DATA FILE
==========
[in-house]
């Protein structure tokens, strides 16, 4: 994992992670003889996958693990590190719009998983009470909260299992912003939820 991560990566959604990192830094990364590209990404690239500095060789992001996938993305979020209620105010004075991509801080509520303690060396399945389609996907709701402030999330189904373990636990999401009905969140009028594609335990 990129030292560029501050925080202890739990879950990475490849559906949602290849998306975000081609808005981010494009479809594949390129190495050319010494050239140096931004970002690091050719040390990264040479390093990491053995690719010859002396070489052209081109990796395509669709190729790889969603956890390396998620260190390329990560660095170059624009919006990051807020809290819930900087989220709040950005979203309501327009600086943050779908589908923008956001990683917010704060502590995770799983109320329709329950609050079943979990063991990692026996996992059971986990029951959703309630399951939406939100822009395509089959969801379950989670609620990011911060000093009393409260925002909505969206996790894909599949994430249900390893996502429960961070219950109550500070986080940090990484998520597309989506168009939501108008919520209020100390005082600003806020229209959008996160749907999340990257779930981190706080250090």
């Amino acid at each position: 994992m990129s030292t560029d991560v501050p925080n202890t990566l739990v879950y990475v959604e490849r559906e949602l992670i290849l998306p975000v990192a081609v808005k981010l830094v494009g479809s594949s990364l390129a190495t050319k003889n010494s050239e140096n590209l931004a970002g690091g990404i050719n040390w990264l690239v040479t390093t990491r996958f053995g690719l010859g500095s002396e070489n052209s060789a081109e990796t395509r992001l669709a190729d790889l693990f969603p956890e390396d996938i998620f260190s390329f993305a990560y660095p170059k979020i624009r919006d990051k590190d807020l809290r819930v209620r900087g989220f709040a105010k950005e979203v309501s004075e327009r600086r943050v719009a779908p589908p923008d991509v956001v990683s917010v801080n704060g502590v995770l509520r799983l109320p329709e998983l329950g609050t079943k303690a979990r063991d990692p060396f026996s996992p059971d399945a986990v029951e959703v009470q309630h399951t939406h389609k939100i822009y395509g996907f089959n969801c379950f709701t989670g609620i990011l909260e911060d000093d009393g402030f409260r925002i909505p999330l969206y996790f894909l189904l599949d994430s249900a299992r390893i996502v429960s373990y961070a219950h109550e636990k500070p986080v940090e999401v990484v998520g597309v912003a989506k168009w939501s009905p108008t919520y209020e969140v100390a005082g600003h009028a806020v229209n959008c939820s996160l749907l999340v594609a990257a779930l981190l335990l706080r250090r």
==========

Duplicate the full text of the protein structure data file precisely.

[in-house]
């Protein structure tokens, strides 16, 4: 994992992670003889996958693990590190719009998983009470909260299992912003939820 991560990566959604990192830094990364590209990404690239500095060789992001996938993305979020209620105010004075991509801080509520303690060396399945389609996907709701402030999330189904373990636990999401009905969140009028594609335990 990129030292560029501050925080202890739990879950990475490849559906949602290849998306975000081609808005981010494009479809594949390129190495050319010494050239140096931004970002690091050719040390990264040479390093990491053995690719010859002396070489052209081109990796395509669709190729790889969603956890390396998620260190390329990560660095170059624009919006990051807020809290819930900087989220709040950005979203309501327009600086943050779908589908923008956001990683917010704060502590995770799983109320329709329950609050079943979990063991990692026996996992059971986990029951959703309630399951939406939100822009395509089959969801379950989670609620990011911060000093009393409260925002909505969206996790894909599949994430249900390893996502429960961070219950109550500070986080940090990484998520597309989506168009939501108008919520209020100390005082600003806020229209959008996160749907999340990257779930981190706080250090």
């Amino acid at each position: 994992m990129s030292t560029d991560v501050p925080n202890t990566l739990v879950y990475v959604e490849r559906e949602l992670i290849l998306p975000v990192a081609v808005k981010l830094v494009g479809s594949s990364l390129a190495t050319k003889n010494s050239e140096n590209l931004a970002g690091g990404i050719n040390w990264l690239v040479t390093t990491r996958f053995g690719l010859g500095s002396e070489n052209s060789a081109e990796t395509r992001l669709a190729d790889l693990f969603p956890e390396d996938i998620f260190s390329f993305a990560y660095p170059k979020i624009r919006d990051k590190d807020l809290r819930v209620r900087g989220f709040a105010k950005e979203v309501s004075e327009r600086r943050v719009a779908p589908p923008d991509v956001v990683s917010v801080n704060g502590v995770l509520r799983l109320p329709e998983l329950g609050t079943k303690a979990r063991d990692p060396f026996s996992p059971d399945a986990v029951e959703v009470q309630h399951t939406h389609k939100i822009y395509g996907f089959n969801c379950f709701t989670g609620i990011l909260e911060d000093d009393g402030f409260r925002i909505p999330l969206y996790f894909l189904l599949d994430s249900a299992r390893i996502v429960s373990y961070a219950h109550e636990k500070p986080v940090e999401v990484v998520g597309v912003a989506k168009w939501s009905p108008t919520y209020e969140v100390a005082g600003h009028a806020v229209n959008c939820s996160l749907l999340v594609a990257a779930l981190l335990l706080r250090r």